Multi-American | How immigrants are redefining 'American' in Southern California

'Coming out' undocumented is more difficult in some neighborhoods than others

New America Media has an interesting piece via the Alhambra Source that gets at different attitudes about "coming out" with one's immigration status among Latinos and Asian Americans in different parts of Los Angeles.

While revealing that one is undocumented is a difficult conversation to have regardless, as the story relates, the coming-out movement that has grown among young undocumented immigrants has been generally better accepted among Latinos. It's less so among many Asian Americans, for whom going public is regarded differently. From the piece:

Jonathan Perez felt the surprised stares as he ate his Chinese food. The East Los Angeles College student wore a t-shirt with the word "undocumented" emblazoned across his chest in large letters. It's what he is: Since Perez jumped the border at age three fleeing his native Colombia, he has been an undocumented immigrant.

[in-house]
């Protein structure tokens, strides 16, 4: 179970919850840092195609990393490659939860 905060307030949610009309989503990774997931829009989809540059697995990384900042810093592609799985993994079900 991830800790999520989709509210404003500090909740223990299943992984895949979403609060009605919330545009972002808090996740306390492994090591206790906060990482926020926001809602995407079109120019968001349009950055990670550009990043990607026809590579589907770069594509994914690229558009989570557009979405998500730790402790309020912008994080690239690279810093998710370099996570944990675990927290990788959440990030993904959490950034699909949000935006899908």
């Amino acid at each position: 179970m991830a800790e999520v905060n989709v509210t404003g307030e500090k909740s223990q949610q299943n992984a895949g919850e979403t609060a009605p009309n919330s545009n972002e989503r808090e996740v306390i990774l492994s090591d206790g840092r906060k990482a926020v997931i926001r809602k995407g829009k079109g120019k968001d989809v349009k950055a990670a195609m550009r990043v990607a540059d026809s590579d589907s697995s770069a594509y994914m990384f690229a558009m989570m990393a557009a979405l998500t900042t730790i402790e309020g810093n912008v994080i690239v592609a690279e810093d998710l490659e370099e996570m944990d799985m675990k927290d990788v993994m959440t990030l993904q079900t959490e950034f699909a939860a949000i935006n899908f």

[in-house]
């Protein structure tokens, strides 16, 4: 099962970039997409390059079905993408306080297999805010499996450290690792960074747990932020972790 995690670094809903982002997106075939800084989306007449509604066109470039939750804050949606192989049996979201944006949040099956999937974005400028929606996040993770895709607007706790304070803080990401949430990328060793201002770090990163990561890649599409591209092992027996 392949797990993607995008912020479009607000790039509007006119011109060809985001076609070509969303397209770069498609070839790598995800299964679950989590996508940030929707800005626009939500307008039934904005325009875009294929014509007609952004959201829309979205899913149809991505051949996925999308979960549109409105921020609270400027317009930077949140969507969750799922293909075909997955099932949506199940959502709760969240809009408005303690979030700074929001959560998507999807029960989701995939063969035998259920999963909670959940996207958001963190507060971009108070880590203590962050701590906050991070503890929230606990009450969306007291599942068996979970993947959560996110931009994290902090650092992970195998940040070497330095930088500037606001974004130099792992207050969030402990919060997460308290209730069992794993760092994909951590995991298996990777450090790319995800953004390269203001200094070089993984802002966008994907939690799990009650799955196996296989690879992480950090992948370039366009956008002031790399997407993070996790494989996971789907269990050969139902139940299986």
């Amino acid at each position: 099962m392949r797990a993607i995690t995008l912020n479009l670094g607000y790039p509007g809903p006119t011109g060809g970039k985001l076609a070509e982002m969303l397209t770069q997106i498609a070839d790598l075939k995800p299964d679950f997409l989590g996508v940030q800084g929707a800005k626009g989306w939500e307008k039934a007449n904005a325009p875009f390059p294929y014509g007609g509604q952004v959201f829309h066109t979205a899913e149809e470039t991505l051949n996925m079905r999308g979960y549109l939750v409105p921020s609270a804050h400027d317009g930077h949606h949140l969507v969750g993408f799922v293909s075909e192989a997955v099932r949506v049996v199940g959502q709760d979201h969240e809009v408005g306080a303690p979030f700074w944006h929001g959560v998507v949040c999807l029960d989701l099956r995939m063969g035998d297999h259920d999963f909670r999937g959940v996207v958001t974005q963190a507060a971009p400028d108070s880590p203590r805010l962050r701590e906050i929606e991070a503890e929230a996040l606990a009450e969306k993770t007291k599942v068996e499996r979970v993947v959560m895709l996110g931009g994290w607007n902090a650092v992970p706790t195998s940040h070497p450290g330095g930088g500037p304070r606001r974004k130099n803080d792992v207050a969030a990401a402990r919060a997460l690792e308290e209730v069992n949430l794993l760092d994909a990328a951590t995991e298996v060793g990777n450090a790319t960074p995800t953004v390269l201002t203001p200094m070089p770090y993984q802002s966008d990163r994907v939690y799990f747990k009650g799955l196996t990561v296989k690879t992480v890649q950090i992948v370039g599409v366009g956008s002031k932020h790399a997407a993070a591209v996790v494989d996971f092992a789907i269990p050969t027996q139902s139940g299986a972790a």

Perez is part of a wave of young people who are choosing to come out about status as a vehicle to empowerment, similar to the way that the gay movement did a generation before. "If we're in the shadows, we're actually more vulnerable," Perez said. "It's easier for you to get deported because you don't have a support network that's organized."

Not everyone agrees with his approach. When he began sharing his status, he noticed a clear divide in the area where he grew up on the border of East Los Angeles and the neighboring more Asian and suburban San Gabriel Valley. In East LA, he says, the shirt got a lively reaction. In Alhambra, where the 24-year-old lived for a few months last year, he says, "people just looked and are shocked." At restaurants, he recalls, customers and employees alike would approach him and ask, "Aren't you afraid?"

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